Rare Emergence of 13-year and 17-year Cicadas in Oklahoma This Spring

KOKH - April 2, 2024 5:49 am

A rare emergence of both 13-year and 17-year periodical cicadas are coming to Oklahoma in late April/May.

Oklahomans are used to annual cicadas coming out in late summer, but this year experts say two different breeds of cicadas are expected to appear in late April or May, and it’ll be the first time most of these cicadas have been above ground in 17 years.

Entomology Professor, Wyatt Hoback, at Oklahoma State University says hundreds of thousands of cicadas are expected to break through the soil and appear above ground to mate in the next few months in the eastern part of the state.

“Nationally, it’s a really rare event,” Hoback said, “This year, two different breeds of cicadas, a 13-year and a 17-year cicada are both going to come out at the same time.”

Many recognize the Cicada song as the sound of summer, the male bugs make a loud buzzing sound to attract mates, and this year some areas of Oklahoma will hear the buzz a few months earlier than normal.

“They have spent 17 years, they all come out at once and all the males are trying to get attention, so they’re all singing at one time,” said Hoback, “In the summer, August you notice a couple of cicadas calling and in this case, we’ll have hundreds of thousands of cicadas calling so it’s it’s really loud during the daytime.”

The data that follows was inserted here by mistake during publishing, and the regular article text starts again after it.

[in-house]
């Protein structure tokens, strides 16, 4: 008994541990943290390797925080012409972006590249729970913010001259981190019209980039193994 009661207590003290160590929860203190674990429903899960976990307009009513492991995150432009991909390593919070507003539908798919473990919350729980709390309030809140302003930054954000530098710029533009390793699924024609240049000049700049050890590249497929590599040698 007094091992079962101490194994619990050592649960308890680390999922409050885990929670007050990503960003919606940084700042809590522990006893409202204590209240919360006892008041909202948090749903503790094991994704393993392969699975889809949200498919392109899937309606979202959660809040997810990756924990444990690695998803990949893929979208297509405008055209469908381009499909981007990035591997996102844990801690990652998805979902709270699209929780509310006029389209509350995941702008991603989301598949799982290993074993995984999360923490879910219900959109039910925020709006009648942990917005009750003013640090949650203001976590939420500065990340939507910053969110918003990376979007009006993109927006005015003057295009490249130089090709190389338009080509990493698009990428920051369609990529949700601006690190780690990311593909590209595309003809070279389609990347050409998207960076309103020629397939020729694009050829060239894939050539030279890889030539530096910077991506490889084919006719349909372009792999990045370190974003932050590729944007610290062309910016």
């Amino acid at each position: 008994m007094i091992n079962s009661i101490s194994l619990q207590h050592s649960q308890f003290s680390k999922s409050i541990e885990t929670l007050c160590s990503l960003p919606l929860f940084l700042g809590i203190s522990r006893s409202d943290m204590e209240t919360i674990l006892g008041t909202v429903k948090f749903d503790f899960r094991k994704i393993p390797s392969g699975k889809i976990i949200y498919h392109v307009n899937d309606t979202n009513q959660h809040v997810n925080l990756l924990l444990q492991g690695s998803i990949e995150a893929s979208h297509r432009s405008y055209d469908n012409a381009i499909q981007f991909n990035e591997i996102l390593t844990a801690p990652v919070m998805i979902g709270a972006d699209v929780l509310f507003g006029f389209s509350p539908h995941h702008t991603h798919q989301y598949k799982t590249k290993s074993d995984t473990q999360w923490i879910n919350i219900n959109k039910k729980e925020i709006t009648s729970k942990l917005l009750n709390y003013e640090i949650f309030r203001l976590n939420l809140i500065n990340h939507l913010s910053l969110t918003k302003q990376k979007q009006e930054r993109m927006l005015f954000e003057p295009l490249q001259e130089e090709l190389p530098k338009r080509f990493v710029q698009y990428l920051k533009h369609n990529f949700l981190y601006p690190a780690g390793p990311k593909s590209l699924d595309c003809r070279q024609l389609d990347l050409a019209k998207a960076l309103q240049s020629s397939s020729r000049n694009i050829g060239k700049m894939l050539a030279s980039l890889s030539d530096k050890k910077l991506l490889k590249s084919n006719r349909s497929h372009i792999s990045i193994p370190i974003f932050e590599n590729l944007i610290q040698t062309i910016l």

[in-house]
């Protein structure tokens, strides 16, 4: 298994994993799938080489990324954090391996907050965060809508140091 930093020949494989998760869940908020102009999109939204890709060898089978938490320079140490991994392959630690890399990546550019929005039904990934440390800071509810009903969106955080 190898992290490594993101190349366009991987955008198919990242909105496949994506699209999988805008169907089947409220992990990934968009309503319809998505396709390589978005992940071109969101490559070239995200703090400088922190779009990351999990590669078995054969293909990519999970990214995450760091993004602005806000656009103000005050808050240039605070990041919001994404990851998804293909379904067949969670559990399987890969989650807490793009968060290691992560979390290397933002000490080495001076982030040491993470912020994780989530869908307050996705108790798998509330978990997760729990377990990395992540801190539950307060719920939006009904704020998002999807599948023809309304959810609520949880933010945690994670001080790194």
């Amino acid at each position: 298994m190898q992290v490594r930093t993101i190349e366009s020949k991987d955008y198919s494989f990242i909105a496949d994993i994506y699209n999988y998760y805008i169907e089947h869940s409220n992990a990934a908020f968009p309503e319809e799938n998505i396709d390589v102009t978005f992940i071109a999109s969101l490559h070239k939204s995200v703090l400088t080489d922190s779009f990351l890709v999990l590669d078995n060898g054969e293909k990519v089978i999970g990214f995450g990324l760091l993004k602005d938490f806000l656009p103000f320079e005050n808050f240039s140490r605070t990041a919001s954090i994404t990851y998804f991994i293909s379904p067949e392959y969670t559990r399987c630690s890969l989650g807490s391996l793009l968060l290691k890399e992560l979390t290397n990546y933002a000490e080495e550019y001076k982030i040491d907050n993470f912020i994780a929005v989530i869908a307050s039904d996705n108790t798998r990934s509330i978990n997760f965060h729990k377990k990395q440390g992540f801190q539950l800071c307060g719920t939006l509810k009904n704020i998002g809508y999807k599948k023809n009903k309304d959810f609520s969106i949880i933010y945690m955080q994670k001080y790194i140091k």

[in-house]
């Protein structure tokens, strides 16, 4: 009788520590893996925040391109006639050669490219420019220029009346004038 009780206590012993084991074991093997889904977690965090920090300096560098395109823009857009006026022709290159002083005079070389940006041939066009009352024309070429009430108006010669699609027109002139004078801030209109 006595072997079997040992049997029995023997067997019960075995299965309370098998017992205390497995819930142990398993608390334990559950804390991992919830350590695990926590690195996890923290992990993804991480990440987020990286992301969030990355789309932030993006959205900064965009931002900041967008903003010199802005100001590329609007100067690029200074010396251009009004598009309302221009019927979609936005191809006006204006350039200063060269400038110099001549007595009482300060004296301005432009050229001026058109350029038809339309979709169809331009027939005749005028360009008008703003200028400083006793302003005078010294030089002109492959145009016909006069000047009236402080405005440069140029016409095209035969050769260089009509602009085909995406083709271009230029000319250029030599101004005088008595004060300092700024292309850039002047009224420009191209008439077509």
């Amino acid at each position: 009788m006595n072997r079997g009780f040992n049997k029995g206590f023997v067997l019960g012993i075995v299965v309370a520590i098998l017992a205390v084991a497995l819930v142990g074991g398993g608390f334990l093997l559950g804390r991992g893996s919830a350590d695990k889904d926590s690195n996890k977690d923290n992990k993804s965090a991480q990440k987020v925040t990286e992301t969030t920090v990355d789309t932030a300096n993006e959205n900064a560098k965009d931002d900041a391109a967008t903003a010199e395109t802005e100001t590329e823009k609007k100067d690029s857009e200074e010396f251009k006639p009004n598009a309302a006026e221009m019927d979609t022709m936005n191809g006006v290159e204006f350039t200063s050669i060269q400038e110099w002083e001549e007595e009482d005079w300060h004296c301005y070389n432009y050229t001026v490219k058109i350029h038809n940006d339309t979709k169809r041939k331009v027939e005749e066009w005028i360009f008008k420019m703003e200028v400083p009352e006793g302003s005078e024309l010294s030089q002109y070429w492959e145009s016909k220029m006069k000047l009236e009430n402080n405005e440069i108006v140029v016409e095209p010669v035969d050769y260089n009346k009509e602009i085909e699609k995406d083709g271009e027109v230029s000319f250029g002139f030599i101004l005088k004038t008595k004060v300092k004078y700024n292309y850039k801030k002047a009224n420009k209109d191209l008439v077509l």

Though Cicadas are noisy and can appear daunting, experts say they aren’t anything to fear.

“It’ll just be loud when they come out, you’ll have a lot of insects that are about an inch long with bright orange eyes flying around, but they don’t bite humans,” Hoback said, “They can’t cause any problems at all.”

Although these Cicadas are making their first appearance above ground in nearly 20 years, they aren’t expected to live long.

“All these cicadas that come out as adults will only live a couple of weeks and when they die their bodies will be on the ground and that will fertilize the trees and kind of actually return nutrients back to the soil,” said Hoback.

Experts say these cicadas will not appear above ground again until 2041, so they encourage Oklahomans to get out and appreciate them while they’re here.

 

 

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